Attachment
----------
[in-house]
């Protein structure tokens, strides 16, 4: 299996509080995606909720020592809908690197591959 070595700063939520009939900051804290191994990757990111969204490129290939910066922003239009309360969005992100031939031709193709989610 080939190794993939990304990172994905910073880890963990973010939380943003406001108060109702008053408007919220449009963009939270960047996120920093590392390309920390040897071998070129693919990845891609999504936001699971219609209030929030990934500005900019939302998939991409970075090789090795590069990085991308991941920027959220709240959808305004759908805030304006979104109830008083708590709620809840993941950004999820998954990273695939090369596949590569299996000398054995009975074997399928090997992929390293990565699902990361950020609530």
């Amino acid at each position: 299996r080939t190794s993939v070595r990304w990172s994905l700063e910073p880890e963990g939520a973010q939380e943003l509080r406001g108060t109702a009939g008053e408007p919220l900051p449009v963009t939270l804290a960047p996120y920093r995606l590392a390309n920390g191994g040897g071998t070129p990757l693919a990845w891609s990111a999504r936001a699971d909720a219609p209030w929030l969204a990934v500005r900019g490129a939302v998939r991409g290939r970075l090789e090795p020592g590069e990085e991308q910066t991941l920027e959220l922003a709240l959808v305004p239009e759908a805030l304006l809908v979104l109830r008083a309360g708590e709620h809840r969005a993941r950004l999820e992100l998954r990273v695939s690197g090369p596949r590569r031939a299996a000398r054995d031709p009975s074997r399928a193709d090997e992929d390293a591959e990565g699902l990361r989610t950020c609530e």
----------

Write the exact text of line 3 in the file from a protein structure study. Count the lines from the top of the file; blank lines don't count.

């Amino acid at each position: 299996r080939t190794s993939v070595r990304w990172s994905l700063e910073p880890e963990g939520a973010q939380e943003l509080r406001g108060t109702a009939g008053e408007p919220l900051p449009v963009t939270l804290a960047p996120y920093r995606l590392a390309n920390g191994g040897g071998t070129p990757l693919a990845w891609s990111a999504r936001a699971d909720a219609p209030w929030l969204a990934v500005r900019g490129a939302v998939r991409g290939r970075l090789e090795p020592g590069e990085e991308q910066t991941l920027e959220l922003a709240l959808v305004p239009e759908a805030l304006l809908v979104l109830r008083a309360g708590e709620h809840r969005a993941r950004l999820e992100l998954r990273v695939s690197g090369p596949r590569r031939a299996a000398r054995d031709p009975s074997r399928a193709d090997e992929d390293a591959e990565g699902l990361r989610t950020c609530e």